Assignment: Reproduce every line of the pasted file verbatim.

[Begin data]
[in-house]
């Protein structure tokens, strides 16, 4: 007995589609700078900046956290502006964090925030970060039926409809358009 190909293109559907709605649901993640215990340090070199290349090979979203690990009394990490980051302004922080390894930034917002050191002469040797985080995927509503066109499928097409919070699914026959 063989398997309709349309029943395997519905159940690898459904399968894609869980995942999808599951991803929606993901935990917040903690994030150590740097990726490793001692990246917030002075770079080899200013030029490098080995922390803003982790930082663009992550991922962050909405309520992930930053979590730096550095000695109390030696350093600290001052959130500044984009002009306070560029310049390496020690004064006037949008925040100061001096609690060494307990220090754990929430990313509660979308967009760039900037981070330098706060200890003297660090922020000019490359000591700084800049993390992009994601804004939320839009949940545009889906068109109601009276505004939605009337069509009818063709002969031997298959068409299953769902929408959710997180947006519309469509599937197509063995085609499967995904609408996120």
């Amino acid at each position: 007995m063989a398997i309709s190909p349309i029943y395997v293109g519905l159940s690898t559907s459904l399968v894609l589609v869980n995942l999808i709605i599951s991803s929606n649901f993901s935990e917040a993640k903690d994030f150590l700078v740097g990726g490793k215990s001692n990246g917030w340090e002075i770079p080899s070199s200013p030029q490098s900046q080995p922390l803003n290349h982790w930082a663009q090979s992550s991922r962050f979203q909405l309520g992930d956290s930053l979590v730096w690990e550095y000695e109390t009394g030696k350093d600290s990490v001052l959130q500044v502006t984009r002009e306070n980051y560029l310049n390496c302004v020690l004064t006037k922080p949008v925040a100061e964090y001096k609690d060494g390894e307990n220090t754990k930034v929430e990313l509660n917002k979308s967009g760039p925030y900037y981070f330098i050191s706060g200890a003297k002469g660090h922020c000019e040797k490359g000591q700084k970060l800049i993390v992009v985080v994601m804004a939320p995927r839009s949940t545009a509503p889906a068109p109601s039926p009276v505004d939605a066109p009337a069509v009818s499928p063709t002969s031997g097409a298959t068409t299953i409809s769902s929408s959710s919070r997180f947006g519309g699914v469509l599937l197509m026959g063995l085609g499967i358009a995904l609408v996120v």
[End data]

[in-house]
């Protein structure tokens, strides 16, 4: 007995589609700078900046956290502006964090925030970060039926409809358009 190909293109559907709605649901993640215990340090070199290349090979979203690990009394990490980051302004922080390894930034917002050191002469040797985080995927509503066109499928097409919070699914026959 063989398997309709349309029943395997519905159940690898459904399968894609869980995942999808599951991803929606993901935990917040903690994030150590740097990726490793001692990246917030002075770079080899200013030029490098080995922390803003982790930082663009992550991922962050909405309520992930930053979590730096550095000695109390030696350093600290001052959130500044984009002009306070560029310049390496020690004064006037949008925040100061001096609690060494307990220090754990929430990313509660979308967009760039900037981070330098706060200890003297660090922020000019490359000591700084800049993390992009994601804004939320839009949940545009889906068109109601009276505004939605009337069509009818063709002969031997298959068409299953769902929408959710997180947006519309469509599937197509063995085609499967995904609408996120």
């Amino acid at each position: 007995m063989a398997i309709s190909p349309i029943y395997v293109g519905l159940s690898t559907s459904l399968v894609l589609v869980n995942l999808i709605i599951s991803s929606n649901f993901s935990e917040a993640k903690d994030f150590l700078v740097g990726g490793k215990s001692n990246g917030w340090e002075i770079p080899s070199s200013p030029q490098s900046q080995p922390l803003n290349h982790w930082a663009q090979s992550s991922r962050f979203q909405l309520g992930d956290s930053l979590v730096w690990e550095y000695e109390t009394g030696k350093d600290s990490v001052l959130q500044v502006t984009r002009e306070n980051y560029l310049n390496c302004v020690l004064t006037k922080p949008v925040a100061e964090y001096k609690d060494g390894e307990n220090t754990k930034v929430e990313l509660n917002k979308s967009g760039p925030y900037y981070f330098i050191s706060g200890a003297k002469g660090h922020c000019e040797k490359g000591q700084k970060l800049i993390v992009v985080v994601m804004a939320p995927r839009s949940t545009a509503p889906a068109p109601s039926p009276v505004d939605a066109p009337a069509v009818s499928p063709t002969s031997g097409a298959t068409t299953i409809s769902s929408s959710s919070r997180f947006g519309g699914v469509l599937l197509m026959g063995l085609g499967i358009a995904l609408v996120v």